Acquired periodic alternating nystagmus (PAN) is a rare but well-defined syndrome that consists of a horizontal nystagmus that cyclically reverses its direction. PAN can be caused by degenerative, neoplastic, or toxic diseases of the cerebellum and, in a few cases, by subacute cerebellar ataxia of immune origin.
A 44-year-old man came to our attention because of rapidly progressive gait instability and blurred vision. Clinical examination showed PAN and a mild pancerebellar syndrome. Eye movement recordings disclosed a short cycle PAN with significant slow-phase velocity only in darkness. Under the effect of a γ-aminobutyric acid type B (GABAB) agonist, PAN was not modified. Right after treatment with intravenous immunoglobulin (IVIg) was started, PAN was essentially eliminated. Three months after last dose of IVIg, this nystagmus reappeared.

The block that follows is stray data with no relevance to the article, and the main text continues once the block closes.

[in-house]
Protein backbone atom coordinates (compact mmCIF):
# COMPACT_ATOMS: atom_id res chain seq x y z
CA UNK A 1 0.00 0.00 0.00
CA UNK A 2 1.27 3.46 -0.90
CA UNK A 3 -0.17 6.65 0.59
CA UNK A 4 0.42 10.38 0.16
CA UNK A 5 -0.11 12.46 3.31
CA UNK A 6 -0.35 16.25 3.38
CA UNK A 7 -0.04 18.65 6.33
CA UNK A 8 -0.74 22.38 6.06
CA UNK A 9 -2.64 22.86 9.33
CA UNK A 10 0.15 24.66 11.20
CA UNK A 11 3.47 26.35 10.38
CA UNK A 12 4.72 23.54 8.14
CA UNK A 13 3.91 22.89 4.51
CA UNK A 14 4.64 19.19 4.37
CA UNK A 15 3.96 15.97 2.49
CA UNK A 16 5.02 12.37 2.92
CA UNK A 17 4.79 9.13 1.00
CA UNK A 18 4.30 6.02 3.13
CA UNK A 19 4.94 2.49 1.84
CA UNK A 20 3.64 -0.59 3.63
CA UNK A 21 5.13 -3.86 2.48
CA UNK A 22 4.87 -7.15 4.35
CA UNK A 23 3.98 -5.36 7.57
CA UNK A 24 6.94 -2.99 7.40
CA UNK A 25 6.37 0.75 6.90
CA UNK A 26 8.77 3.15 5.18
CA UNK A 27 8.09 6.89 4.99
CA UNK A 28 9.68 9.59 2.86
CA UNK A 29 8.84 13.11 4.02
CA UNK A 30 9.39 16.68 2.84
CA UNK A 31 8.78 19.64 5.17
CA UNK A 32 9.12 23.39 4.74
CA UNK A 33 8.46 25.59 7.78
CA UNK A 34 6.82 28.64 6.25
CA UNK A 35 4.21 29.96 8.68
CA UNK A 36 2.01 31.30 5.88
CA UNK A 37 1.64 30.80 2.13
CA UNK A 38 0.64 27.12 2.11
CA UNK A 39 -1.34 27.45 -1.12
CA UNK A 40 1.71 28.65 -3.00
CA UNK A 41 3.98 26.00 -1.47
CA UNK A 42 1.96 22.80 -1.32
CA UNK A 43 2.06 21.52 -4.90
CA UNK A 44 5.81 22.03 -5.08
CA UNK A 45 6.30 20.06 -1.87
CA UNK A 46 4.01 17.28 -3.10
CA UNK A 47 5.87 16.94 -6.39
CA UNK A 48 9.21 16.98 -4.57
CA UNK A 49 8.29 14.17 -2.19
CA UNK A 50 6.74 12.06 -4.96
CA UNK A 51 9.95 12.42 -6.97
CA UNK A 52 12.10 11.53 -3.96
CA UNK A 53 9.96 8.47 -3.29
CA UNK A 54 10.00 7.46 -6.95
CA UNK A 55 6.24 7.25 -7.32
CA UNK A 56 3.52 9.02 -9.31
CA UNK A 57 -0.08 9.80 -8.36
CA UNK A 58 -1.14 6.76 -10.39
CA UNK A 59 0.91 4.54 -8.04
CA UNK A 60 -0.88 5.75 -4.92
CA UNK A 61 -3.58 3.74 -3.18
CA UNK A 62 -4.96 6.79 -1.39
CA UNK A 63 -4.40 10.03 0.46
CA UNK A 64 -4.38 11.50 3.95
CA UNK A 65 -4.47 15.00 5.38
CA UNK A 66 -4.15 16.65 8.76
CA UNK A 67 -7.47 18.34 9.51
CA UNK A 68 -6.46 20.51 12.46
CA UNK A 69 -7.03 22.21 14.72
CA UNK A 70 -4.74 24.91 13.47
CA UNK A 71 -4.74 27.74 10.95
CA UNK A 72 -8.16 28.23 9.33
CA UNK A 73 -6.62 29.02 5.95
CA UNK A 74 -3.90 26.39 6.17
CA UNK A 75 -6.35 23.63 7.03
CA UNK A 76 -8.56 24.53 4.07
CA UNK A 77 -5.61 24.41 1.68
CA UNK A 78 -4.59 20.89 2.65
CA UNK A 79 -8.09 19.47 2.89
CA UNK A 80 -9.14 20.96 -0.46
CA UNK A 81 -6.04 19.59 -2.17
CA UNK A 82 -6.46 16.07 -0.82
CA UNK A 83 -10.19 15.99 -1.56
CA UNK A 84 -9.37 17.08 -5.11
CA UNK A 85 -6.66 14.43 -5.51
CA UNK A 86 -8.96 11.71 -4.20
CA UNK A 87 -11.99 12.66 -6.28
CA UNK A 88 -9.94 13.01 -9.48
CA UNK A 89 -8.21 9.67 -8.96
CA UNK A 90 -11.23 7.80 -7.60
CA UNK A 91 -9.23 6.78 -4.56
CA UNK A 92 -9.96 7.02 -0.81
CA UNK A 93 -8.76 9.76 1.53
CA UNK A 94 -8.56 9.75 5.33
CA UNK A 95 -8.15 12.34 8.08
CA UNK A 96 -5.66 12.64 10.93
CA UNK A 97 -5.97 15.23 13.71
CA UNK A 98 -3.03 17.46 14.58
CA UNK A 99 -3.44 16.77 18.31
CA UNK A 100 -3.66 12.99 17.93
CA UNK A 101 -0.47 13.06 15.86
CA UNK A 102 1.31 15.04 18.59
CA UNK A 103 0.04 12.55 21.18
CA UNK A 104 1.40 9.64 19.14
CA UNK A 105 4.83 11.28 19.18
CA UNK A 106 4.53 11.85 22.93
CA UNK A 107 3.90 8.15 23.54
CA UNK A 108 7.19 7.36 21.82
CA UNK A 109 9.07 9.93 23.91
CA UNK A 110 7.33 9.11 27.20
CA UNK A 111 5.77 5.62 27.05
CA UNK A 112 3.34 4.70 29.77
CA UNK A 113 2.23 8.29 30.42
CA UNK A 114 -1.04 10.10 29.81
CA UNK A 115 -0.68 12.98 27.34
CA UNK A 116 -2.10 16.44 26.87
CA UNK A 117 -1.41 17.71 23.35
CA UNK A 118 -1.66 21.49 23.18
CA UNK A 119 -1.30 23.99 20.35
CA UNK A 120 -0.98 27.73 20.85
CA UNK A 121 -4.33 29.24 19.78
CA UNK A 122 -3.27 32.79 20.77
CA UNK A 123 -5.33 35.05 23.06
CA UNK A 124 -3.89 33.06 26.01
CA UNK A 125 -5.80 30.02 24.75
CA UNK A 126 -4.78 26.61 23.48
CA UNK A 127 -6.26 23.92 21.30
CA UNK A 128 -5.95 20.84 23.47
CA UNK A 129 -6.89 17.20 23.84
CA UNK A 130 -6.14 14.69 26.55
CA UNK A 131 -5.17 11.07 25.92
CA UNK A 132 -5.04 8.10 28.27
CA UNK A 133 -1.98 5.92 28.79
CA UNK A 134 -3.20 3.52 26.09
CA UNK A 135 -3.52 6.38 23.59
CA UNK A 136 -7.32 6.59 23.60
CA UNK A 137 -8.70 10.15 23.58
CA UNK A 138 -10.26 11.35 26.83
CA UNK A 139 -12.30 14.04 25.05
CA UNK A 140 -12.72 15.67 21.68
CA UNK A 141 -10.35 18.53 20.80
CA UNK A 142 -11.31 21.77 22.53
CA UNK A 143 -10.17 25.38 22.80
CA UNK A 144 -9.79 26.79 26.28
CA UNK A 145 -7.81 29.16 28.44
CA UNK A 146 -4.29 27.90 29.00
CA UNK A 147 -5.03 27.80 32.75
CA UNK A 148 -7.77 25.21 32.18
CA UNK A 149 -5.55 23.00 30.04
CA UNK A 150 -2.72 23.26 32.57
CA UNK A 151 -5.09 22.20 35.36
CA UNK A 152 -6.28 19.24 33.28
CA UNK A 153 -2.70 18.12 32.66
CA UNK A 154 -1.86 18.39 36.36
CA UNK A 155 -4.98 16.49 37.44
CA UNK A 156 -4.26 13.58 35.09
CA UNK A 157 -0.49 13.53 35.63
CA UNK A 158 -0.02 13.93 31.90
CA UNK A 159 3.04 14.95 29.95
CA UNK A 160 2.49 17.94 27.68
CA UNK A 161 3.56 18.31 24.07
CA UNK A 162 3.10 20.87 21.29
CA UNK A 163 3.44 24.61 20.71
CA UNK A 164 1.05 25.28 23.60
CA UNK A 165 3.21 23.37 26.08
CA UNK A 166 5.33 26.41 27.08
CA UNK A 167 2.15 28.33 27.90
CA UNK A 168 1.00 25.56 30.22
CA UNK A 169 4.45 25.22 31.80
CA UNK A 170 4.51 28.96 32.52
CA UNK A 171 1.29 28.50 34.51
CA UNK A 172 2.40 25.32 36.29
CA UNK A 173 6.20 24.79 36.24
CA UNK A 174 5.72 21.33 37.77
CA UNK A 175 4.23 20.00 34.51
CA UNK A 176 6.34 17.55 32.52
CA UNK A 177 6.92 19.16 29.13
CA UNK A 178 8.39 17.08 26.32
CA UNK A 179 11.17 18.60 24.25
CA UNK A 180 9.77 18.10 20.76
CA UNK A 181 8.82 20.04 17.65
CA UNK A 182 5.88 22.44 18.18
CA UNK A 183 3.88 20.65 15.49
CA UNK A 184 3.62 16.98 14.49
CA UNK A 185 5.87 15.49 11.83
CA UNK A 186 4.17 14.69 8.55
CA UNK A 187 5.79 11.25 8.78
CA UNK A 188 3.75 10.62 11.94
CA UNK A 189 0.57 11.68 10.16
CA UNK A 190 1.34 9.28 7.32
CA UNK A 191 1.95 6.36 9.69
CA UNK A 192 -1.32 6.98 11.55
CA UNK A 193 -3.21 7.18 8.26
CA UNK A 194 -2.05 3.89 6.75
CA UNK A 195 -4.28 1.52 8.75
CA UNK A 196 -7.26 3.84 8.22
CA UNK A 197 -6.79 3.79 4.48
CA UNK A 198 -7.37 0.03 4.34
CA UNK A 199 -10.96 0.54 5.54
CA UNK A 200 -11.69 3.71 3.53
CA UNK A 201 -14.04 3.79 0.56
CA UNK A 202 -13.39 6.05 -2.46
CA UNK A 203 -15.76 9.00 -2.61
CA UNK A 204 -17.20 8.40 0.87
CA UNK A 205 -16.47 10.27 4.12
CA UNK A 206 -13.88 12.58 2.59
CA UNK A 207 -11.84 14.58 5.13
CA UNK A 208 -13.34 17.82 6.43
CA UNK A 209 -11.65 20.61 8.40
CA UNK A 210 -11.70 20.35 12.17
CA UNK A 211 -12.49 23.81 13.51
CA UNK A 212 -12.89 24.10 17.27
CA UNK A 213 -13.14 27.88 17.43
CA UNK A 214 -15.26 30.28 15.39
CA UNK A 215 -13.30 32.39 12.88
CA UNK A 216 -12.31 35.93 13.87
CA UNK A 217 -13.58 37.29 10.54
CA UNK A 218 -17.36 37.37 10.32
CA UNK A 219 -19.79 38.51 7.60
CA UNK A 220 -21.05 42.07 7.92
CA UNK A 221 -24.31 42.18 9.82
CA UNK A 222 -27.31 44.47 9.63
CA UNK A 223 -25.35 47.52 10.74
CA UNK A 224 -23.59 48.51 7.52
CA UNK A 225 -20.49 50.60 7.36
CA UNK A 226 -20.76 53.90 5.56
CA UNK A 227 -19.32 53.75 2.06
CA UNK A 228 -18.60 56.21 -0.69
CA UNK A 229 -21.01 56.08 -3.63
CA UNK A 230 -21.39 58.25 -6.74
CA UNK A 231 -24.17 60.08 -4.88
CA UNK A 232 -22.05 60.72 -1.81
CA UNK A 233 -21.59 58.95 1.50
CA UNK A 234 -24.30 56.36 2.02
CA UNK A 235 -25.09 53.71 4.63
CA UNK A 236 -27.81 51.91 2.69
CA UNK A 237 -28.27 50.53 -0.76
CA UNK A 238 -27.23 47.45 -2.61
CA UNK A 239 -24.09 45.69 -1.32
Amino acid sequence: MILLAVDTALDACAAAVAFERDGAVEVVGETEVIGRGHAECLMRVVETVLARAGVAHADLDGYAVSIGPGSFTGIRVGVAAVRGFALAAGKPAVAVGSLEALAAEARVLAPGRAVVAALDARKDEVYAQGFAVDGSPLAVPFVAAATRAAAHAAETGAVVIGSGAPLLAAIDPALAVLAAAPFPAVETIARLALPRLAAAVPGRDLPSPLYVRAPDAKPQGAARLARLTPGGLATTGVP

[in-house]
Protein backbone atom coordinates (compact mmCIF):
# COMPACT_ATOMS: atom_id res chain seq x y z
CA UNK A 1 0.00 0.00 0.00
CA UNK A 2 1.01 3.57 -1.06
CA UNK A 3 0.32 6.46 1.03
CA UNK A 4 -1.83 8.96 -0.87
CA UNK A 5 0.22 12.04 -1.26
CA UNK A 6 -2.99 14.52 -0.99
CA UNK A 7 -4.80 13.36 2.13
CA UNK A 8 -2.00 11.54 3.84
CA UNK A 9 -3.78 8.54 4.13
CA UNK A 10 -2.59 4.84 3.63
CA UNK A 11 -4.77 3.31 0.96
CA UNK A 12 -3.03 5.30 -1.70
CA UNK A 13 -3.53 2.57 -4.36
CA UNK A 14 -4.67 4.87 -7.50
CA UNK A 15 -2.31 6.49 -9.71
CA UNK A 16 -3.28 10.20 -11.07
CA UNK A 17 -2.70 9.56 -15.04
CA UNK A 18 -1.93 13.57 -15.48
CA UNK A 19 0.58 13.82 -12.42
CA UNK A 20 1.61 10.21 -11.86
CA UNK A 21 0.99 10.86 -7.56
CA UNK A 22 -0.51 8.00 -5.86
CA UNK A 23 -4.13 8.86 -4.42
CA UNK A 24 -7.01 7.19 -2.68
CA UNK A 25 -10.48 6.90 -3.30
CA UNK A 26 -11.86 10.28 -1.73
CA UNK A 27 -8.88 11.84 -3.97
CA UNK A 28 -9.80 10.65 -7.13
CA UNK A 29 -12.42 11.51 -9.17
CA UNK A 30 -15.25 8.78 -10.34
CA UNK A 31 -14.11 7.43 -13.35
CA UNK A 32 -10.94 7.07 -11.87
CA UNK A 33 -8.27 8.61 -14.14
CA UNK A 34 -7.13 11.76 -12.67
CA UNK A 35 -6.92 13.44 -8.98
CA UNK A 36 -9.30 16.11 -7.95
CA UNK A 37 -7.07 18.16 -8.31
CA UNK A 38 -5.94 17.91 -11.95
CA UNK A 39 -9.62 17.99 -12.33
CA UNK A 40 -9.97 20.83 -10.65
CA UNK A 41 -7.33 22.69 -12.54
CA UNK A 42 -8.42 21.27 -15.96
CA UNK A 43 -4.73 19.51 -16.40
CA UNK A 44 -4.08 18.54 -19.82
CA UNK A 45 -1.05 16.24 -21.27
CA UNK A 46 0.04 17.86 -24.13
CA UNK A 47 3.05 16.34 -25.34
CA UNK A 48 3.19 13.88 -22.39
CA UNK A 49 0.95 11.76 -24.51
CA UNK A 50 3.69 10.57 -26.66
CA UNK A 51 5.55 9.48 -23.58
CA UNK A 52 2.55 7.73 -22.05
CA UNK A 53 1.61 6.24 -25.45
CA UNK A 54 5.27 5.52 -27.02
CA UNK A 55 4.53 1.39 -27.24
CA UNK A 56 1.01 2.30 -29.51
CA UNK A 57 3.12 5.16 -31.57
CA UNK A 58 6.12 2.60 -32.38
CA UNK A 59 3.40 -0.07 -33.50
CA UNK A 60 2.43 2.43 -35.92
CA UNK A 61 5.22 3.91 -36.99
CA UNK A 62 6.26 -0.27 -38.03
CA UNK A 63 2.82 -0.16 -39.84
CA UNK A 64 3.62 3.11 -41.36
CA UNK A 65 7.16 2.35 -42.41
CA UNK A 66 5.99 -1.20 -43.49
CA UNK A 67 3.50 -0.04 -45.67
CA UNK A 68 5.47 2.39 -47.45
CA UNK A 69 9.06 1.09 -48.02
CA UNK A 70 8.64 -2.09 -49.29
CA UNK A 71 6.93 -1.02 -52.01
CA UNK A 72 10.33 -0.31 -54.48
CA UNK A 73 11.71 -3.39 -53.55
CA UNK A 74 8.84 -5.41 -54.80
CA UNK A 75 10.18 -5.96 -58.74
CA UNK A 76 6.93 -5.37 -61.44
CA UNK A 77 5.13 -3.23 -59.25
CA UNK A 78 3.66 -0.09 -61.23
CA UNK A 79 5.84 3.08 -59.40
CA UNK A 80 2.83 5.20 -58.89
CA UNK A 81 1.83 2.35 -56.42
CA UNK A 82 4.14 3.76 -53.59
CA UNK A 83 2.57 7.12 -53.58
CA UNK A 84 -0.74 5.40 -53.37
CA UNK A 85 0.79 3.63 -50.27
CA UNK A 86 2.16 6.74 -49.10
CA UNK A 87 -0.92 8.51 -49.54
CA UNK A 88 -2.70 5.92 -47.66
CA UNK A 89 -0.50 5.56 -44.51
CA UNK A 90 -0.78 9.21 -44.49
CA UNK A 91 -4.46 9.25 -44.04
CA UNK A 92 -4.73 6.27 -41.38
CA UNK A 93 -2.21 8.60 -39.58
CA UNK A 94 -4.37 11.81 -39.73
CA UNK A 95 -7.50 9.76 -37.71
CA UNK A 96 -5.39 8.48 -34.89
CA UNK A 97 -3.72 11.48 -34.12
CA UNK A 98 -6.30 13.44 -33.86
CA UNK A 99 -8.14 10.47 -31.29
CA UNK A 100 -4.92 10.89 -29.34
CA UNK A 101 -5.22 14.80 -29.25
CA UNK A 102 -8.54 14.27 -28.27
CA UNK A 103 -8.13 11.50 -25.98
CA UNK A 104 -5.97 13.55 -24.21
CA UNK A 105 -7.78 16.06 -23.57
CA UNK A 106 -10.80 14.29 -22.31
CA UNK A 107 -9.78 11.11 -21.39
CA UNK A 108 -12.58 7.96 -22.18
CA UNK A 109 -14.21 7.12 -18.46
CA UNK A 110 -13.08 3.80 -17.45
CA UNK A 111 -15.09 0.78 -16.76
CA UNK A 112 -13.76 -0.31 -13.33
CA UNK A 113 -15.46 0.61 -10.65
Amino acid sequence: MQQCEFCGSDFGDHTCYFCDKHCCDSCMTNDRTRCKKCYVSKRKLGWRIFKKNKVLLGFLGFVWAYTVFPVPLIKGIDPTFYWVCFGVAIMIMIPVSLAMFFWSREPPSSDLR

IVIg resolved PAN in this patient. This finding may point to an autoimmune mechanism underlying this patient’s nystagmus. This case suggests that the usefulness of IVIg at treating PAN might be worth a consideration in similar clinical settings.
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- Atypical periodic alternating nystagmus responding to high-dose intravenous immunoglobulins: a case report
Claudio Krstulovic Roa
Vanesa Pérez Guillén
Herminio Perez Garrigues
Bonaventura Casanova Estruch
- BioMed Central